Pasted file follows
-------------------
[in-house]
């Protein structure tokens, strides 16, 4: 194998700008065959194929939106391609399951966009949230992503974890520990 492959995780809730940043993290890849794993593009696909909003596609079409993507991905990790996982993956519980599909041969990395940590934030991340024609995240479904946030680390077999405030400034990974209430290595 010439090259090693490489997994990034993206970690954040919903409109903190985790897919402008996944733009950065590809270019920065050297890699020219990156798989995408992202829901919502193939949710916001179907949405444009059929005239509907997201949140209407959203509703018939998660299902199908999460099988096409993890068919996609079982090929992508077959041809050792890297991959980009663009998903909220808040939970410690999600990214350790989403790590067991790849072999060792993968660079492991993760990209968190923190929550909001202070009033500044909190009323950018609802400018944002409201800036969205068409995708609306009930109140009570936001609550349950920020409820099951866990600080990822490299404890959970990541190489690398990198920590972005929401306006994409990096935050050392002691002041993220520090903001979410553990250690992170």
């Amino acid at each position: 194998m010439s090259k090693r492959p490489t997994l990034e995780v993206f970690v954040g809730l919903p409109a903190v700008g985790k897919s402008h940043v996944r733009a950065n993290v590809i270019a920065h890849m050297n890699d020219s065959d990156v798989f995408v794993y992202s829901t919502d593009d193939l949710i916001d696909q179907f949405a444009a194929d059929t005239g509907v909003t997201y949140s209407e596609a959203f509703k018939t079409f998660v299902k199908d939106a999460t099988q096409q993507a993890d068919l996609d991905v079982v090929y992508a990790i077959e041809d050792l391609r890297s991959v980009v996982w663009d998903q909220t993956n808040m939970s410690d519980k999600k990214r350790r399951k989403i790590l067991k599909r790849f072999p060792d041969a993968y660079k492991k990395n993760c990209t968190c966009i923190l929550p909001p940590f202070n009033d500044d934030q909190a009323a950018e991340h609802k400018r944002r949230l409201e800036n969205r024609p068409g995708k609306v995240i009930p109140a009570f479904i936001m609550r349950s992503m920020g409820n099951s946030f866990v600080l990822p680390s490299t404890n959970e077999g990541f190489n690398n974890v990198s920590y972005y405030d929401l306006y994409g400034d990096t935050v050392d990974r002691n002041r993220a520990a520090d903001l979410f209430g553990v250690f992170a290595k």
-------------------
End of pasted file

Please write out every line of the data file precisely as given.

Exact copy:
[in-house]
């Protein structure tokens, strides 16, 4: 194998700008065959194929939106391609399951966009949230992503974890520990 492959995780809730940043993290890849794993593009696909909003596609079409993507991905990790996982993956519980599909041969990395940590934030991340024609995240479904946030680390077999405030400034990974209430290595 010439090259090693490489997994990034993206970690954040919903409109903190985790897919402008996944733009950065590809270019920065050297890699020219990156798989995408992202829901919502193939949710916001179907949405444009059929005239509907997201949140209407959203509703018939998660299902199908999460099988096409993890068919996609079982090929992508077959041809050792890297991959980009663009998903909220808040939970410690999600990214350790989403790590067991790849072999060792993968660079492991993760990209968190923190929550909001202070009033500044909190009323950018609802400018944002409201800036969205068409995708609306009930109140009570936001609550349950920020409820099951866990600080990822490299404890959970990541190489690398990198920590972005929401306006994409990096935050050392002691002041993220520090903001979410553990250690992170």
């Amino acid at each position: 194998m010439s090259k090693r492959p490489t997994l990034e995780v993206f970690v954040g809730l919903p409109a903190v700008g985790k897919s402008h940043v996944r733009a950065n993290v590809i270019a920065h890849m050297n890699d020219s065959d990156v798989f995408v794993y992202s829901t919502d593009d193939l949710i916001d696909q179907f949405a444009a194929d059929t005239g509907v909003t997201y949140s209407e596609a959203f509703k018939t079409f998660v299902k199908d939106a999460t099988q096409q993507a993890d068919l996609d991905v079982v090929y992508a990790i077959e041809d050792l391609r890297s991959v980009v996982w663009d998903q909220t993956n808040m939970s410690d519980k999600k990214r350790r399951k989403i790590l067991k599909r790849f072999p060792d041969a993968y660079k492991k990395n993760c990209t968190c966009i923190l929550p909001p940590f202070n009033d500044d934030q909190a009323a950018e991340h609802k400018r944002r949230l409201e800036n969205r024609p068409g995708k609306v995240i009930p109140a009570f479904i936001m609550r349950s992503m920020g409820n099951s946030f866990v600080l990822p680390s490299t404890n959970e077999g990541f190489n690398n974890v990198s920590y972005y405030d929401l306006y994409g400034d990096t935050v050392d990974r002691n002041r993220a520990a520090d903001l979410f209430g553990v250690f992170a290595k």